To Stars

"Mr. Wonderbild, Mr. Wonderbild!" eight-year-old Joshua shouted and ran to the neighbor, whose car had already rolled out of the garage. The boy was supposed to stand outside his house waiting for the school bus, but today, he had an urgent matter, and school could wait. He was tracking down an opportunity for the second week, and now he got a chance.

The driver saw the boy, slowed down, looked at the sky, and pressed the button to hide the top. The convertible top of the Cadillac went back; the driver raised his hand and waved it at Josh.

"Josh, shouldn't you be heading to school?" asked Richard Wonderbild.

"Yes, sir, but … may I ask you something?" a man in the uniform of a space fleet captain with shoulder pads had such a respectable look that Joshua was upset; his enthusiasm began to melt like ice cream in the Sun.

"Of course, Joshua. What bothers you?" the captain encouraged the boy.

"Tell me, please, is it difficult to become a space pilot?" he began uncertainly.

"Difficult?" Mr. Wonderbild looked thoughtful, "I would say that it is not difficult if you study well at school, at the university, do plenty of sports, train... What, are you already preparing to join pilots?"

"Well," Joshua drawled, "you see, we had an argument with Mitch yesterday. This is my classmate, we usually sit next to each other. So he says that there is no space."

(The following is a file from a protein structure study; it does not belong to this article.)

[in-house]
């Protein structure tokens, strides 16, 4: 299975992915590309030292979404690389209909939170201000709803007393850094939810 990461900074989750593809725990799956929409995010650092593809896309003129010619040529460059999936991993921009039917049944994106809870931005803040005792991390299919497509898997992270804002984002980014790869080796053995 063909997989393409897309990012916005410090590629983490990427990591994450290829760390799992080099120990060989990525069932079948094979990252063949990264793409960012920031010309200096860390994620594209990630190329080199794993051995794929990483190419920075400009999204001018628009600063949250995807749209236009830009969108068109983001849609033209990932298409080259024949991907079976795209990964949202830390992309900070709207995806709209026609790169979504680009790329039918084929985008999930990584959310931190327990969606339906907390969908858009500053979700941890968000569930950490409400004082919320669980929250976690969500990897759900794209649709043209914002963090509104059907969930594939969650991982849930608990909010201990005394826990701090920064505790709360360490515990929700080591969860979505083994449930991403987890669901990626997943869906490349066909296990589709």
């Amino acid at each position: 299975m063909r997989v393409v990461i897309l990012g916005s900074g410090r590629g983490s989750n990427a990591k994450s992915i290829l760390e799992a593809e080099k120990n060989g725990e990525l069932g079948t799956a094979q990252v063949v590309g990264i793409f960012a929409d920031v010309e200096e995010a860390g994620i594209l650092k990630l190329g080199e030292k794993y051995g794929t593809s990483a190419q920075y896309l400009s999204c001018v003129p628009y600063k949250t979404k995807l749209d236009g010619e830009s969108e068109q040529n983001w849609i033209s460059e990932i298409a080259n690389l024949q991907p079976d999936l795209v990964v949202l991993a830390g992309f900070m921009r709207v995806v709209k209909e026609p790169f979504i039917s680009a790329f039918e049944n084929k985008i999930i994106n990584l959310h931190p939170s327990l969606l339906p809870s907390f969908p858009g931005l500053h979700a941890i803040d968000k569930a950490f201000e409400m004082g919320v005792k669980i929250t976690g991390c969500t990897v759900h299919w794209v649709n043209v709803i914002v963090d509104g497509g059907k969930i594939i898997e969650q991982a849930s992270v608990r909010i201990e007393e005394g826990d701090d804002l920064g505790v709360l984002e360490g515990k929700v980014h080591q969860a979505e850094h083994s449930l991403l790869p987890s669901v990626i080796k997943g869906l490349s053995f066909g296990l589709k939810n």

"How is it not?" Richard Wonderbild wondered, "And what do we see in the sky every night? And even now — isn't the Sun above us?"

"Well, yes, of course. But Mitch says that going to the moon and stuff… that it's all just a movie," Joshua said doubtfully," that no one is flying anywhere."

"Your Mitch probably comes from a very religious family, no?" Mr. Wonderbild laughed, then asked Joshua.

"Yes, sir," the boy nodded, "How do you know?"

"It's obvious," confirmed Mr. Wonderbild, "it is written about the heavenly firmament in the Bible. But it's okay, son — look, your bus is already at the second crossing. Run, as you could be late. And it's time for me to leave, too."

"Goodbye, sir," Joshua politely responded and turned to look at the bus. It was already approaching.

"Bye, Josh," Captain Richard Wonderbild waved and hit the gas. The electric car was picking up speed rapidly with a soft whistle. The captain had to hurry — everyone was already waiting on the movie set.